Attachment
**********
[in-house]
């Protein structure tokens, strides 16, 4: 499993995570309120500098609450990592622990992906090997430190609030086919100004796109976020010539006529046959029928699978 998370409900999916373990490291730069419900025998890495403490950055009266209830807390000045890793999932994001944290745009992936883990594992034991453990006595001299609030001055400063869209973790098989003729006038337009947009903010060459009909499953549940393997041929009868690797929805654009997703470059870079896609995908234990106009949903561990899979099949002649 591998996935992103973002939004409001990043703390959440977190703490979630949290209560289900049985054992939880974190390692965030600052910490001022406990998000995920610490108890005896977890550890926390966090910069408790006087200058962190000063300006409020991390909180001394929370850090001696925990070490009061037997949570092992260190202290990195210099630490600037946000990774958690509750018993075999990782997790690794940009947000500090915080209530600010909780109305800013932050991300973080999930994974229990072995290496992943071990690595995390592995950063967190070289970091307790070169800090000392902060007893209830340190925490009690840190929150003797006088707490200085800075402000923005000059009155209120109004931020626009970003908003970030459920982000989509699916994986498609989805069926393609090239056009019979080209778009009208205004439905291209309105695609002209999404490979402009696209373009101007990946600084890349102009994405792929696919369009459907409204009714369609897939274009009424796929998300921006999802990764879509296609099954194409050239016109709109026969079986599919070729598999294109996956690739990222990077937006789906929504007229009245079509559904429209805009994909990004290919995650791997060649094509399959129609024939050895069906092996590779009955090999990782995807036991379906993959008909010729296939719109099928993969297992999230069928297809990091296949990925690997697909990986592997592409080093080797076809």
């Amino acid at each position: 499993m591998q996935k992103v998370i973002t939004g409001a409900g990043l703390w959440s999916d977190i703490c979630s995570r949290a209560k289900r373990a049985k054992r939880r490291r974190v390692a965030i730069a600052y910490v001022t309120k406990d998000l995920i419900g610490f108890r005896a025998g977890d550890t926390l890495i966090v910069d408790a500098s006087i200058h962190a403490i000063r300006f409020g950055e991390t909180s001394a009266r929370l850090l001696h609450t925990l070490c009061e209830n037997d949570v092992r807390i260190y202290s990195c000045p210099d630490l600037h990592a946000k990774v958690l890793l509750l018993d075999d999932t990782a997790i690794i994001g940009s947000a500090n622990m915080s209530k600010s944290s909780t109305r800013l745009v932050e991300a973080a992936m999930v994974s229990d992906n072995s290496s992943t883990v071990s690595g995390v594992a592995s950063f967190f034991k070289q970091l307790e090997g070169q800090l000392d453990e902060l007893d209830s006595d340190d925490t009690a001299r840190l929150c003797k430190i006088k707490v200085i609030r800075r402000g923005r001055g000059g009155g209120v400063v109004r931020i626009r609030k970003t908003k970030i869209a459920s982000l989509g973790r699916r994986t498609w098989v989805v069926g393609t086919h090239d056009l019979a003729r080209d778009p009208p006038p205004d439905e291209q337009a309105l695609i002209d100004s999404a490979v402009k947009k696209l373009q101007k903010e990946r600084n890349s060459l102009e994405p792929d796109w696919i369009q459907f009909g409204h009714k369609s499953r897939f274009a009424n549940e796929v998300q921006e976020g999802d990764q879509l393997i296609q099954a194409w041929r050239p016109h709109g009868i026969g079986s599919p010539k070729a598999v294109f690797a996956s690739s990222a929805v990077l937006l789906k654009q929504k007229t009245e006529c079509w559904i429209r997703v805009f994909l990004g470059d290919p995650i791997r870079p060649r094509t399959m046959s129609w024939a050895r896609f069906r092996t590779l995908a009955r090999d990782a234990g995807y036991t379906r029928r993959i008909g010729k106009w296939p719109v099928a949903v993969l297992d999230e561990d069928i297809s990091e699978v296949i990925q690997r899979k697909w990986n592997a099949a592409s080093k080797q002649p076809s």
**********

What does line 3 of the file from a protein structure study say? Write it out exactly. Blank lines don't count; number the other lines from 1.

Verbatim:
């Amino acid at each position: 499993m591998q996935k992103v998370i973002t939004g409001a409900g990043l703390w959440s999916d977190i703490c979630s995570r949290a209560k289900r373990a049985k054992r939880r490291r974190v390692a965030i730069a600052y910490v001022t309120k406990d998000l995920i419900g610490f108890r005896a025998g977890d550890t926390l890495i966090v910069d408790a500098s006087i200058h962190a403490i000063r300006f409020g950055e991390t909180s001394a009266r929370l850090l001696h609450t925990l070490c009061e209830n037997d949570v092992r807390i260190y202290s990195c000045p210099d630490l600037h990592a946000k990774v958690l890793l509750l018993d075999d999932t990782a997790i690794i994001g940009s947000a500090n622990m915080s209530k600010s944290s909780t109305r800013l745009v932050e991300a973080a992936m999930v994974s229990d992906n072995s290496s992943t883990v071990s690595g995390v594992a592995s950063f967190f034991k070289q970091l307790e090997g070169q800090l000392d453990e902060l007893d209830s006595d340190d925490t009690a001299r840190l929150c003797k430190i006088k707490v200085i609030r800075r402000g923005r001055g000059g009155g209120v400063v109004r931020i626009r609030k970003t908003k970030i869209a459920s982000l989509g973790r699916r994986t498609w098989v989805v069926g393609t086919h090239d056009l019979a003729r080209d778009p009208p006038p205004d439905e291209q337009a309105l695609i002209d100004s999404a490979v402009k947009k696209l373009q101007k903010e990946r600084n890349s060459l102009e994405p792929d796109w696919i369009q459907f009909g409204h009714k369609s499953r897939f274009a009424n549940e796929v998300q921006e976020g999802d990764q879509l393997i296609q099954a194409w041929r050239p016109h709109g009868i026969g079986s599919p010539k070729a598999v294109f690797a996956s690739s990222a929805v990077l937006l789906k654009q929504k007229t009245e006529c079509w559904i429209r997703v805009f994909l990004g470059d290919p995650i791997r870079p060649r094509t399959m046959s129609w024939a050895r896609f069906r092996t590779l995908a009955r090999d990782a234990g995807y036991t379906r029928r993959i008909g010729k106009w296939p719109v099928a949903v993969l297992d999230e561990d069928i297809s990091e699978v296949i990925q690997r899979k697909w990986n592997a099949a592409s080093k080797q002649p076809s």